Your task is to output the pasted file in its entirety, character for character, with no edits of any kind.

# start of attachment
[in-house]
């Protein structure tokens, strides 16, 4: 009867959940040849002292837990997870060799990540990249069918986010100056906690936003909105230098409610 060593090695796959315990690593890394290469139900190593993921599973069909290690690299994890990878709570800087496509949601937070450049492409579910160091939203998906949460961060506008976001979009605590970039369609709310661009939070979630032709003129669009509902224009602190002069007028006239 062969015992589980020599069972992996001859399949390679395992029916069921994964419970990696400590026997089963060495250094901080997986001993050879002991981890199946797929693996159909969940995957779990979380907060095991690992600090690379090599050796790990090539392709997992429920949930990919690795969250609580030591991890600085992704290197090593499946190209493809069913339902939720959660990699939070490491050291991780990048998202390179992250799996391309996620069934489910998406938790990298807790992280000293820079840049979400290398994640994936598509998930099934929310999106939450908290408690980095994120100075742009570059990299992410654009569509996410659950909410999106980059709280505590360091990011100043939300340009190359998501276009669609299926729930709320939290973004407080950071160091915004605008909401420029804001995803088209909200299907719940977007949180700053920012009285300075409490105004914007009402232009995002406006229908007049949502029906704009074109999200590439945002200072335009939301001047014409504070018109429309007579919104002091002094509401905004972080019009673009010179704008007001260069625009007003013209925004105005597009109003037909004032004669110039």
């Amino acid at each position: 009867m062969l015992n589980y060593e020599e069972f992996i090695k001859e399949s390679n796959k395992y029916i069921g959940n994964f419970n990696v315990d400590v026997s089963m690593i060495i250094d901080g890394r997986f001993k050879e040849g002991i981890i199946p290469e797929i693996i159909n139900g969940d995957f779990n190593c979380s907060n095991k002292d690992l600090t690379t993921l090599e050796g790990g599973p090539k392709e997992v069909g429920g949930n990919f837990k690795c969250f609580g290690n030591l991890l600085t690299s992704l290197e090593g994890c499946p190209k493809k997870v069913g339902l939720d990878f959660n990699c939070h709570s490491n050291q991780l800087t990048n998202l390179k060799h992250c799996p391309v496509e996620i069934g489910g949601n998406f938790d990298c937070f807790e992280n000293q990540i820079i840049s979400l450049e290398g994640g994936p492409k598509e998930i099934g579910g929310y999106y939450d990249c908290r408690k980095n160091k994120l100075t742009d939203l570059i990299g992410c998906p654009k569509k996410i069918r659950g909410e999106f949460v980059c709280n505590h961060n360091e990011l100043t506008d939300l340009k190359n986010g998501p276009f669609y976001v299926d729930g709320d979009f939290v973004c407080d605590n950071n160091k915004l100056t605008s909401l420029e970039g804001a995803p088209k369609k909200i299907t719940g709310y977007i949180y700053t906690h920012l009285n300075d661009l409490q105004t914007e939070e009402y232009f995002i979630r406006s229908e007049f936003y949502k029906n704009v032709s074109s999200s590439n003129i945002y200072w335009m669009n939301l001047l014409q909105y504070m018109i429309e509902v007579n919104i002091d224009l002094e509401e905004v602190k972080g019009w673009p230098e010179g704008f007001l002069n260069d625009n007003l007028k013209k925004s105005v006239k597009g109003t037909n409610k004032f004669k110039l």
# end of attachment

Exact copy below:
[in-house]
């Protein structure tokens, strides 16, 4: 009867959940040849002292837990997870060799990540990249069918986010100056906690936003909105230098409610 060593090695796959315990690593890394290469139900190593993921599973069909290690690299994890990878709570800087496509949601937070450049492409579910160091939203998906949460961060506008976001979009605590970039369609709310661009939070979630032709003129669009509902224009602190002069007028006239 062969015992589980020599069972992996001859399949390679395992029916069921994964419970990696400590026997089963060495250094901080997986001993050879002991981890199946797929693996159909969940995957779990979380907060095991690992600090690379090599050796790990090539392709997992429920949930990919690795969250609580030591991890600085992704290197090593499946190209493809069913339902939720959660990699939070490491050291991780990048998202390179992250799996391309996620069934489910998406938790990298807790992280000293820079840049979400290398994640994936598509998930099934929310999106939450908290408690980095994120100075742009570059990299992410654009569509996410659950909410999106980059709280505590360091990011100043939300340009190359998501276009669609299926729930709320939290973004407080950071160091915004605008909401420029804001995803088209909200299907719940977007949180700053920012009285300075409490105004914007009402232009995002406006229908007049949502029906704009074109999200590439945002200072335009939301001047014409504070018109429309007579919104002091002094509401905004972080019009673009010179704008007001260069625009007003013209925004105005597009109003037909004032004669110039």
């Amino acid at each position: 009867m062969l015992n589980y060593e020599e069972f992996i090695k001859e399949s390679n796959k395992y029916i069921g959940n994964f419970n990696v315990d400590v026997s089963m690593i060495i250094d901080g890394r997986f001993k050879e040849g002991i981890i199946p290469e797929i693996i159909n139900g969940d995957f779990n190593c979380s907060n095991k002292d690992l600090t690379t993921l090599e050796g790990g599973p090539k392709e997992v069909g429920g949930n990919f837990k690795c969250f609580g290690n030591l991890l600085t690299s992704l290197e090593g994890c499946p190209k493809k997870v069913g339902l939720d990878f959660n990699c939070h709570s490491n050291q991780l800087t990048n998202l390179k060799h992250c799996p391309v496509e996620i069934g489910g949601n998406f938790d990298c937070f807790e992280n000293q990540i820079i840049s979400l450049e290398g994640g994936p492409k598509e998930i099934g579910g929310y999106y939450d990249c908290r408690k980095n160091k994120l100075t742009d939203l570059i990299g992410c998906p654009k569509k996410i069918r659950g909410e999106f949460v980059c709280n505590h961060n360091e990011l100043t506008d939300l340009k190359n986010g998501p276009f669609y976001v299926d729930g709320d979009f939290v973004c407080d605590n950071n160091k915004l100056t605008s909401l420029e970039g804001a995803p088209k369609k909200i299907t719940g709310y977007i949180y700053t906690h920012l009285n300075d661009l409490q105004t914007e939070e009402y232009f995002i979630r406006s229908e007049f936003y949502k029906n704009v032709s074109s999200s590439n003129i945002y200072w335009m669009n939301l001047l014409q909105y504070m018109i429309e509902v007579n919104i002091d224009l002094e509401e905004v602190k972080g019009w673009p230098e010179g704008f007001l002069n260069d625009n007003l007028k013209k925004s105005v006239k597009g109003t037909n409610k004032f004669k110039l």